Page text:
Language skills are necessary for successful communication and relationship building in the business world. And English is considered to be the lingua franca of much of the world.
Yet learning English poses a challenge to many children around the world as the native or national languages are often used as the medium of instruction in schools.
Why learn a second language at an early age?
Harvard Professor Burton L. White (1994) thinks it is advantages to learn a second language, such as English, at an early age. According to him the learning capabilities of younger learners at the early age does not have to work through an already established first language in order to develop the skills of a second language.
On the contrary, learners from ages eight and above is said to gradually lose their ability to “absorb the sounds, structures, intonation patterns and rules of a second language intuitively”. Thus older children often need to work harder at language acquisition.
Not only is it easier for younger children to acquire fluent language skills that resemble native-speakers, the exposure to a foreign language provide cognitive benefits of better problem-solving skills, enhanced spatial relations, higher creativity as well as aid in memory, planning, and multi-tasking.
These skills developed at the early age would later play a vital role in their studies and career.
Learning English through Practical Communication
Listening and speaking is critical in the learning of a second language. Yet practical communication is often neglected while theory of language and grammar is given more weight.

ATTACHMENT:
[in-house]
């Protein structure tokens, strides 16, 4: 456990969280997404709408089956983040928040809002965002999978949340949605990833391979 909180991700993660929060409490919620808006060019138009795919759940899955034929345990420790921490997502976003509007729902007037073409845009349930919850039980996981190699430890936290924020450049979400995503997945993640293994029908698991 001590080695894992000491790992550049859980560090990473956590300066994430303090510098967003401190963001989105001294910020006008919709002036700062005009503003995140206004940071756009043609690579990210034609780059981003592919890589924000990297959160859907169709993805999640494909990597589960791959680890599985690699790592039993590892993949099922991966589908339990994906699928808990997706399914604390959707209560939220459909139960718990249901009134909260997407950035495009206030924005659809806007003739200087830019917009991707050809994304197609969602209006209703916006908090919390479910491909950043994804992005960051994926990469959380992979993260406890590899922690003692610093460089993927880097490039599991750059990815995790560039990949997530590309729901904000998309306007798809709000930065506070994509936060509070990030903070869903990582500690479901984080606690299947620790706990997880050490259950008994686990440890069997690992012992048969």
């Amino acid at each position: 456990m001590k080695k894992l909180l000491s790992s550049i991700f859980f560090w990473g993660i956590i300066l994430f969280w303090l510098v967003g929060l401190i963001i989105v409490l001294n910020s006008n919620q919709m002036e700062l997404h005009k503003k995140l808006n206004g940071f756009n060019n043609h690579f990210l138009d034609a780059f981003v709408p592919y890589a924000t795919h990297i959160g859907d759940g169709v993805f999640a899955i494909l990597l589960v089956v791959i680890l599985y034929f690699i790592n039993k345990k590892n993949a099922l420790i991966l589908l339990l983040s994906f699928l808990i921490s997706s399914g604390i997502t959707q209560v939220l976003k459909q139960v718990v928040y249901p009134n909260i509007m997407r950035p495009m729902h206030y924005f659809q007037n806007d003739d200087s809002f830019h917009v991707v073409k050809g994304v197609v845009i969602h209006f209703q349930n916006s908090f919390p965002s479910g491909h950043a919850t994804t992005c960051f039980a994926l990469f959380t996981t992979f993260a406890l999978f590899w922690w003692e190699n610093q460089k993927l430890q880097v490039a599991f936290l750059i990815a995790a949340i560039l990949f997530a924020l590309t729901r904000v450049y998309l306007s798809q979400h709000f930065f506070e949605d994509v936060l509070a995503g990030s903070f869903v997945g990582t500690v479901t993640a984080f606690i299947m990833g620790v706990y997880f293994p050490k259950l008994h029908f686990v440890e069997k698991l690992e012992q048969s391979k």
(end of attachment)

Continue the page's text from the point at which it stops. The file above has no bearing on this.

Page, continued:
This could well be because deliverance of language through communication is more demanding on the teachers. There are no easy right or wrong answers nor straightforward explanation for exceptions in language as is the case for mathematics or science.
To hone in the ability to listen and understand, to speak and communicate with confidence in public, Scholar Base teaches English in the form of games. A holistic teaching approach that disguise learning as a game so children are encouraged to try without the fear of failing a test.
Such an approach to learning helps draw out the students’ potential, develop their abilities, and most importantly, allow them to enjoy the lessons without unnecessary pressure.
Learning English through Games
Andrew Wright, David Betteridge and Michael Buckby, believe that “’Language learning is hard work … games help and encourage many learners to sustain their interests ….”.
Games most certainly provide a break from the monotony of an average language class, giving children a chance to practise what they learn in theory and motivating them to learn from the context instead of memorising definitions. Games also give ample opportunities for students to speak, listen, read, write and express themselves freely.
Learning English through Acting
Using plays and drama help the children “use their innate language resources”. Acting out roles helps them articulate their words with confidence, learn new vocabulary in a very “hands on” manner and help them learn sentence structures as they memorise the lines
At Scholar Base we fully understand the language development stages and the importance of a holistic approach to language learning. We immerse children in the language (where English is the only spoken language used) to help them develop communication, reading writing, cognitive and acting skills.
We disguise their learning as games so children not only develop linguistic, visual, and social intelligences with ease, they look forward to classes. Our unique teaching program has helped engaged many younger students to learn English successfully and if you’d like to find out more, just leave us a comment below or contact us for some free lessons.